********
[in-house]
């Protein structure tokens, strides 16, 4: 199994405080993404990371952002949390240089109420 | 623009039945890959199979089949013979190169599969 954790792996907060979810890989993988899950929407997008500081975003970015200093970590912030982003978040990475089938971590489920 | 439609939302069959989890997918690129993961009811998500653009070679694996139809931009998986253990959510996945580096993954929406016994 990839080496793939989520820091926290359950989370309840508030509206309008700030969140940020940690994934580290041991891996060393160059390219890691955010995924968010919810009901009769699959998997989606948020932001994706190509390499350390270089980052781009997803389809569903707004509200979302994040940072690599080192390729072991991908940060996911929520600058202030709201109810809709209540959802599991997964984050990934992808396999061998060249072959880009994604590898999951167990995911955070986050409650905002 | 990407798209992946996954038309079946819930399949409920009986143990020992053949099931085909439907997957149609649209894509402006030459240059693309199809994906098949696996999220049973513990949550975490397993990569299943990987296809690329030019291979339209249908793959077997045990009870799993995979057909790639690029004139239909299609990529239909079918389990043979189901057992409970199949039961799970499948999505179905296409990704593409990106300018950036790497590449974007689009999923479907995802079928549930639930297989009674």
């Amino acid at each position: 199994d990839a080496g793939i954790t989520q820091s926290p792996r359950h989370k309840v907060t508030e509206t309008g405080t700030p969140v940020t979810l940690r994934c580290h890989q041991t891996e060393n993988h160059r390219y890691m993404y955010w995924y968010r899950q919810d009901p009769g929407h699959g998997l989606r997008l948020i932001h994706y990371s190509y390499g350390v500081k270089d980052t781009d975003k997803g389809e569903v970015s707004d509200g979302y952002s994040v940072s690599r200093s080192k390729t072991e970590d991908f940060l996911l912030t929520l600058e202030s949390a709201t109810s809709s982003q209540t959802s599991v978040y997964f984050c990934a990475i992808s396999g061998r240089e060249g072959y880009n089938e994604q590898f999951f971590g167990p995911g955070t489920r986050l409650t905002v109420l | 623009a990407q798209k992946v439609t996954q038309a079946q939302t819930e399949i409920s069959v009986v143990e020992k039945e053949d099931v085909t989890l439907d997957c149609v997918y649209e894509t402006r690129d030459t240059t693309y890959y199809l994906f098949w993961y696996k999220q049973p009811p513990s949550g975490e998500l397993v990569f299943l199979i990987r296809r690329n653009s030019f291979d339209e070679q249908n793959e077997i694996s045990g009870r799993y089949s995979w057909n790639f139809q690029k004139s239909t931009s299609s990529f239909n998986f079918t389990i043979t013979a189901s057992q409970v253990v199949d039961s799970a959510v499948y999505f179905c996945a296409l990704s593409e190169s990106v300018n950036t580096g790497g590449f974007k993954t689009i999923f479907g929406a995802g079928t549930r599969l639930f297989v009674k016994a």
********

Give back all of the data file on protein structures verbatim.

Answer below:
[in-house]
């Protein structure tokens, strides 16, 4: 199994405080993404990371952002949390240089109420 | 623009039945890959199979089949013979190169599969 954790792996907060979810890989993988899950929407997008500081975003970015200093970590912030982003978040990475089938971590489920 | 439609939302069959989890997918690129993961009811998500653009070679694996139809931009998986253990959510996945580096993954929406016994 990839080496793939989520820091926290359950989370309840508030509206309008700030969140940020940690994934580290041991891996060393160059390219890691955010995924968010919810009901009769699959998997989606948020932001994706190509390499350390270089980052781009997803389809569903707004509200979302994040940072690599080192390729072991991908940060996911929520600058202030709201109810809709209540959802599991997964984050990934992808396999061998060249072959880009994604590898999951167990995911955070986050409650905002 | 990407798209992946996954038309079946819930399949409920009986143990020992053949099931085909439907997957149609649209894509402006030459240059693309199809994906098949696996999220049973513990949550975490397993990569299943990987296809690329030019291979339209249908793959077997045990009870799993995979057909790639690029004139239909299609990529239909079918389990043979189901057992409970199949039961799970499948999505179905296409990704593409990106300018950036790497590449974007689009999923479907995802079928549930639930297989009674």
């Amino acid at each position: 199994d990839a080496g793939i954790t989520q820091s926290p792996r359950h989370k309840v907060t508030e509206t309008g405080t700030p969140v940020t979810l940690r994934c580290h890989q041991t891996e060393n993988h160059r390219y890691m993404y955010w995924y968010r899950q919810d009901p009769g929407h699959g998997l989606r997008l948020i932001h994706y990371s190509y390499g350390v500081k270089d980052t781009d975003k997803g389809e569903v970015s707004d509200g979302y952002s994040v940072s690599r200093s080192k390729t072991e970590d991908f940060l996911l912030t929520l600058e202030s949390a709201t109810s809709s982003q209540t959802s599991v978040y997964f984050c990934a990475i992808s396999g061998r240089e060249g072959y880009n089938e994604q590898f999951f971590g167990p995911g955070t489920r986050l409650t905002v109420l | 623009a990407q798209k992946v439609t996954q038309a079946q939302t819930e399949i409920s069959v009986v143990e020992k039945e053949d099931v085909t989890l439907d997957c149609v997918y649209e894509t402006r690129d030459t240059t693309y890959y199809l994906f098949w993961y696996k999220q049973p009811p513990s949550g975490e998500l397993v990569f299943l199979i990987r296809r690329n653009s030019f291979d339209e070679q249908n793959e077997i694996s045990g009870r799993y089949s995979w057909n790639f139809q690029k004139s239909t931009s299609s990529f239909n998986f079918t389990i043979t013979a189901s057992q409970v253990v199949d039961s799970a959510v499948y999505f179905c996945a296409l990704s593409e190169s990106v300018n950036t580096g790497g590449f974007k993954t689009i999923f479907g929406a995802g079928t549930r599969l639930f297989v009674k016994a």